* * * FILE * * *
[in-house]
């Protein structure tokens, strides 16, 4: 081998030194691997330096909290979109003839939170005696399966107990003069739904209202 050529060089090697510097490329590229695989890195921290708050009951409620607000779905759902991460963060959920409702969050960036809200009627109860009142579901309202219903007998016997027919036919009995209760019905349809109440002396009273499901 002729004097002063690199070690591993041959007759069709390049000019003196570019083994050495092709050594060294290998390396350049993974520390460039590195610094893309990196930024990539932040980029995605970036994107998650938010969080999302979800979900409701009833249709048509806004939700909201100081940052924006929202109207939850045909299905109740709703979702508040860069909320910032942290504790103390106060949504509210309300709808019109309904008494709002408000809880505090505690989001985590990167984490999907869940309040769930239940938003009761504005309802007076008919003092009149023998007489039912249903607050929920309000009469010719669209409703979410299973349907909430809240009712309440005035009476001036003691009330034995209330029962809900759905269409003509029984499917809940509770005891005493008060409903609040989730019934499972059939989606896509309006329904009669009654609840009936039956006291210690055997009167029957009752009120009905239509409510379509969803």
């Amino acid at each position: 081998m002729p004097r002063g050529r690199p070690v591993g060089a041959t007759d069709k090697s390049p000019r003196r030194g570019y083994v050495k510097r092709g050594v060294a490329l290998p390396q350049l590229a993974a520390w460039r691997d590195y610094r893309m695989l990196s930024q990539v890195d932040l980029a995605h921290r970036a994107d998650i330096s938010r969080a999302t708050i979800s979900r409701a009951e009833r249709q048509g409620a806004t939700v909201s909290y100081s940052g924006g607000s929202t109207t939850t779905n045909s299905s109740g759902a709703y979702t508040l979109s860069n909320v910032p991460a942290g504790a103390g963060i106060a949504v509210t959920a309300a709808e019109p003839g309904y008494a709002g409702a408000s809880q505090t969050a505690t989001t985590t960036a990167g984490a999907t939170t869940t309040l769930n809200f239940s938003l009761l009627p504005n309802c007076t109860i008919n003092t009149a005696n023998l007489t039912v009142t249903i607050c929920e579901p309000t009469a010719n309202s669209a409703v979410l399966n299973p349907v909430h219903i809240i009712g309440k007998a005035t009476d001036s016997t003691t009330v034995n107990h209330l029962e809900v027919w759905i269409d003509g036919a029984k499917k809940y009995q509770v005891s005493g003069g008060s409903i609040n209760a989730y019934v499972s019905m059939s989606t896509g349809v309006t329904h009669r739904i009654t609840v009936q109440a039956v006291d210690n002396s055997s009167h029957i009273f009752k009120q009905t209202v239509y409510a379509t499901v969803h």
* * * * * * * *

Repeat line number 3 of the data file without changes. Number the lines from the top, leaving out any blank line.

């Amino acid at each position: 081998m002729p004097r002063g050529r690199p070690v591993g060089a041959t007759d069709k090697s390049p000019r003196r030194g570019y083994v050495k510097r092709g050594v060294a490329l290998p390396q350049l590229a993974a520390w460039r691997d590195y610094r893309m695989l990196s930024q990539v890195d932040l980029a995605h921290r970036a994107d998650i330096s938010r969080a999302t708050i979800s979900r409701a009951e009833r249709q048509g409620a806004t939700v909201s909290y100081s940052g924006g607000s929202t109207t939850t779905n045909s299905s109740g759902a709703y979702t508040l979109s860069n909320v910032p991460a942290g504790a103390g963060i106060a949504v509210t959920a309300a709808e019109p003839g309904y008494a709002g409702a408000s809880q505090t969050a505690t989001t985590t960036a990167g984490a999907t939170t869940t309040l769930n809200f239940s938003l009761l009627p504005n309802c007076t109860i008919n003092t009149a005696n023998l007489t039912v009142t249903i607050c929920e579901p309000t009469a010719n309202s669209a409703v979410l399966n299973p349907v909430h219903i809240i009712g309440k007998a005035t009476d001036s016997t003691t009330v034995n107990h209330l029962e809900v027919w759905i269409d003509g036919a029984k499917k809940y009995q509770v005891s005493g003069g008060s409903i609040n209760a989730y019934v499972s019905m059939s989606t896509g349809v309006t329904h009669r739904i009654t609840v009936q109440a039956v006291d210690n002396s055997s009167h029957i009273f009752k009120q009905t209202v239509y409510a379509t499901v969803h």